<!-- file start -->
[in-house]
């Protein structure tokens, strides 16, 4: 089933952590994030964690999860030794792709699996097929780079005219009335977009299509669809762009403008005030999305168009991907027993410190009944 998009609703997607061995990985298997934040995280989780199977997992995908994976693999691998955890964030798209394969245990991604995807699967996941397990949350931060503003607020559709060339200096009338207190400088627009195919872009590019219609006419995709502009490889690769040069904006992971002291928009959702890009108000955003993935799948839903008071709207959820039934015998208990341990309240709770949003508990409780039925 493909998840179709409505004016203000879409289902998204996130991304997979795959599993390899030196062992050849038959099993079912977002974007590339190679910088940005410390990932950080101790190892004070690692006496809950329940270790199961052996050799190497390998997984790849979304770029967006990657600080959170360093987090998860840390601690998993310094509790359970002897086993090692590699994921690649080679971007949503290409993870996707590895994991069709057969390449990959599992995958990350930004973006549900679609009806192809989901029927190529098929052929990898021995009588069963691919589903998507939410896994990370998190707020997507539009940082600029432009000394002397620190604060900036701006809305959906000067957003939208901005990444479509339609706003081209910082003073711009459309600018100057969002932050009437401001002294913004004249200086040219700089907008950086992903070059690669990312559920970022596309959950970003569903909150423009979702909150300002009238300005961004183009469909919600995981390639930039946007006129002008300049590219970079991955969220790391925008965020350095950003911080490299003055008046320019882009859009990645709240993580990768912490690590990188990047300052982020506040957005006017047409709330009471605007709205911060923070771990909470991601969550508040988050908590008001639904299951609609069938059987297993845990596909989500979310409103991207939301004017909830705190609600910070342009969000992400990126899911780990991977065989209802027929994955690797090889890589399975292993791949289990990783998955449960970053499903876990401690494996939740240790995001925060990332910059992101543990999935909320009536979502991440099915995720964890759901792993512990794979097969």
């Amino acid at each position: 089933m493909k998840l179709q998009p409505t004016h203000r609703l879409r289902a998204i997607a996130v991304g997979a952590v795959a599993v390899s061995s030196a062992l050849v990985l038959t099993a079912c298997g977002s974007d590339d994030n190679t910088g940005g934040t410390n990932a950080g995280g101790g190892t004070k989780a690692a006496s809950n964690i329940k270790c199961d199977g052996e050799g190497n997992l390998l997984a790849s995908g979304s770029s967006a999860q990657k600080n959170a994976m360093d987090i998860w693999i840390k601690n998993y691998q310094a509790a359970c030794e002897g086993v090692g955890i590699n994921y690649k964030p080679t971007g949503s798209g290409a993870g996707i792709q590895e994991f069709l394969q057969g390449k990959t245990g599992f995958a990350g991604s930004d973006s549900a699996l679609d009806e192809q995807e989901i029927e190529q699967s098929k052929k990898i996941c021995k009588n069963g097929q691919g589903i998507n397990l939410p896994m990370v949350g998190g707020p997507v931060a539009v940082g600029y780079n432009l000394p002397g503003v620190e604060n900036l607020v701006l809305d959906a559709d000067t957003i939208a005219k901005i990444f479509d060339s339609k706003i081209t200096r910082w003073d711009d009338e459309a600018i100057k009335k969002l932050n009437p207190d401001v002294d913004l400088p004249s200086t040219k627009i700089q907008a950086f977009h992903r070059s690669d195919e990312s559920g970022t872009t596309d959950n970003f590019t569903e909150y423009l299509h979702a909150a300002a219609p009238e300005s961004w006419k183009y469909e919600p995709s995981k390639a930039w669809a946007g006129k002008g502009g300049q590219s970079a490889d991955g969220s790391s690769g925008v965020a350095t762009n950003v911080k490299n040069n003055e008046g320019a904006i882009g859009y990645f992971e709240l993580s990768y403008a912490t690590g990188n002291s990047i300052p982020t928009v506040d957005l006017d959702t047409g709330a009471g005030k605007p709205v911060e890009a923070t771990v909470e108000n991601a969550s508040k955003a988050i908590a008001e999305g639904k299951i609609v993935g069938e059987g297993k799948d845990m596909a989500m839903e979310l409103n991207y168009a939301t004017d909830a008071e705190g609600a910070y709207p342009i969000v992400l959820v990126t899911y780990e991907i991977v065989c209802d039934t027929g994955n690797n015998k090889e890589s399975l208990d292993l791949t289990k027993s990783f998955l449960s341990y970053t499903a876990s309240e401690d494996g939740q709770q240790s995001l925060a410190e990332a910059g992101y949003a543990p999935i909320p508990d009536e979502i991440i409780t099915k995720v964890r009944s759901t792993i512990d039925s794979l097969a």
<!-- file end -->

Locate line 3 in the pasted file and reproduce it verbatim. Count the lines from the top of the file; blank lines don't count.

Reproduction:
């Amino acid at each position: 089933m493909k998840l179709q998009p409505t004016h203000r609703l879409r289902a998204i997607a996130v991304g997979a952590v795959a599993v390899s061995s030196a062992l050849v990985l038959t099993a079912c298997g977002s974007d590339d994030n190679t910088g940005g934040t410390n990932a950080g995280g101790g190892t004070k989780a690692a006496s809950n964690i329940k270790c199961d199977g052996e050799g190497n997992l390998l997984a790849s995908g979304s770029s967006a999860q990657k600080n959170a994976m360093d987090i998860w693999i840390k601690n998993y691998q310094a509790a359970c030794e002897g086993v090692g955890i590699n994921y690649k964030p080679t971007g949503s798209g290409a993870g996707i792709q590895e994991f069709l394969q057969g390449k990959t245990g599992f995958a990350g991604s930004d973006s549900a699996l679609d009806e192809q995807e989901i029927e190529q699967s098929k052929k990898i996941c021995k009588n069963g097929q691919g589903i998507n397990l939410p896994m990370v949350g998190g707020p997507v931060a539009v940082g600029y780079n432009l000394p002397g503003v620190e604060n900036l607020v701006l809305d959906a559709d000067t957003i939208a005219k901005i990444f479509d060339s339609k706003i081209t200096r910082w003073d711009d009338e459309a600018i100057k009335k969002l932050n009437p207190d401001v002294d913004l400088p004249s200086t040219k627009i700089q907008a950086f977009h992903r070059s690669d195919e990312s559920g970022t872009t596309d959950n970003f590019t569903e909150y423009l299509h979702a909150a300002a219609p009238e300005s961004w006419k183009y469909e919600p995709s995981k390639a930039w669809a946007g006129k002008g502009g300049q590219s970079a490889d991955g969220s790391s690769g925008v965020a350095t762009n950003v911080k490299n040069n003055e008046g320019a904006i882009g859009y990645f992971e709240l993580s990768y403008a912490t690590g990188n002291s990047i300052p982020t928009v506040d957005l006017d959702t047409g709330a009471g005030k605007p709205v911060e890009a923070t771990v909470e108000n991601a969550s508040k955003a988050i908590a008001e999305g639904k299951i609609v993935g069938e059987g297993k799948d845990m596909a989500m839903e979310l409103n991207y168009a939301t004017d909830a008071e705190g609600a910070y709207p342009i969000v992400l959820v990126t899911y780990e991907i991977v065989c209802d039934t027929g994955n690797n015998k090889e890589s399975l208990d292993l791949t289990k027993s990783f998955l449960s341990y970053t499903a876990s309240e401690d494996g939740q709770q240790s995001l925060a410190e990332a910059g992101y949003a543990p999935i909320p508990d009536e979502i991440i409780t099915k995720v964890r009944s759901t792993i512990d039925s794979l097969a």